Slope of Hope Blog Posts

Slope initially began as a blog, so this is where most of the website’s content resides. Here we have tens of thousands of posts dating back over a decade. These are listed in reverse chronological order. Click on any category icon below to see posts tagged with that particular subject, or click on a word in the category cloud on the right side of the screen for more specific choices.

Individual vs. Index

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As you've probably deduced, I look at a lot of stock charts every day. I greatly prefer taking on individual positions to indexes since – – if the market is generally going my way – – –  they are a lot less work! I'd much rather set up a position and let it stew for weeks on end, ratcheting stops for profit protection along the way, than try to be a gun-slinger with big index trades.

By definition, I tend to prefer issues that have historically shown a lot of volatility and, in the case of shorts, have a large opportunity for downside. ASH is a good example:


Take note not only of the series of lower highs but – important – the 800% rise (!!!!!!!!!!!) since March.

I have entered ASH, as well as a few other shorts, with these stops.

ASH 45.81  

CCL  34.96 

CEDC  34.71  

DD  34.60  

DOW  27.25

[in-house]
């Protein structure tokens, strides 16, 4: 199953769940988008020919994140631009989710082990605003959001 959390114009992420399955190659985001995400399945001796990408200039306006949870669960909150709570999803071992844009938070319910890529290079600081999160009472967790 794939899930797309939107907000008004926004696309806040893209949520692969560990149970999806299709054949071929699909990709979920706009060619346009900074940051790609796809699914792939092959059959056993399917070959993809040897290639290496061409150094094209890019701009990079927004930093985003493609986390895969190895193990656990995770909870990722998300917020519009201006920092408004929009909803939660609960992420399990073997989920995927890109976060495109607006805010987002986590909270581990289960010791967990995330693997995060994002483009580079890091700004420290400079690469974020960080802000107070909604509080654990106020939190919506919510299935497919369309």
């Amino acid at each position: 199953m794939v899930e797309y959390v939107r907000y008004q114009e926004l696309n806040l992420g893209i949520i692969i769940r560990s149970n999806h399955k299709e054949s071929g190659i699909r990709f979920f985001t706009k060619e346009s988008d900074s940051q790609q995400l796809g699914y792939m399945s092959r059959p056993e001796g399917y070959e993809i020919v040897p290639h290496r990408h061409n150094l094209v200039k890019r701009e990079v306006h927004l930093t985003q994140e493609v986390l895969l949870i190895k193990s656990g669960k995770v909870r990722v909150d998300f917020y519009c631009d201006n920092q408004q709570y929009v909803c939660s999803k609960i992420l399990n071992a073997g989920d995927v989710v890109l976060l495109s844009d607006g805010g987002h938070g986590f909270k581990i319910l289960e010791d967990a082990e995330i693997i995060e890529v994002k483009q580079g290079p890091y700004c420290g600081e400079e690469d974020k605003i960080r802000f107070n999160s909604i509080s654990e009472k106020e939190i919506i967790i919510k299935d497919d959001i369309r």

FCX 73.44    

GET  25.86 

JPM  46.50  

MDR 27.31 

SA  29.72  

STP 17.69   

Key Range

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First, since I haven't bothered to put up a spiffy Twitter badge, I'll remind folks you can follow me on Twitter. It's fast; it's free; it's fabulous.

The range I've been mentioning – 1050 to 1070 – is still very much intact. The magenta tint below shows the oh-so-brief-yet-terrifying spike above the range, which just goes to show you cannot always trust breakouts (that goes for the downside as well, as we know!) As this range grinds on, it becomes more important. Take note also of the dense amount of activity I've put a rectangle around; this act as support last night as the /ES briefly took another dip.


In spite of the thrills yesterday, in the grand scheme of things, it was very, very minor with respect to price action (although, as I said last night, quite important psychologically). The quick dip the market took at the beginning of this month (remember that? it's tinted in blue below) was much more substantial, and it only took a couple of days for the entire import of that drop to be eradicated.


The market needs to drop below 1050 to break its little consolidated zone, and it needs to break about 1045 to break that minor trendline. I'm relatively "light" on positions right now, since caution will continue to hold sway until we have a firmer grasp on mid-term direction.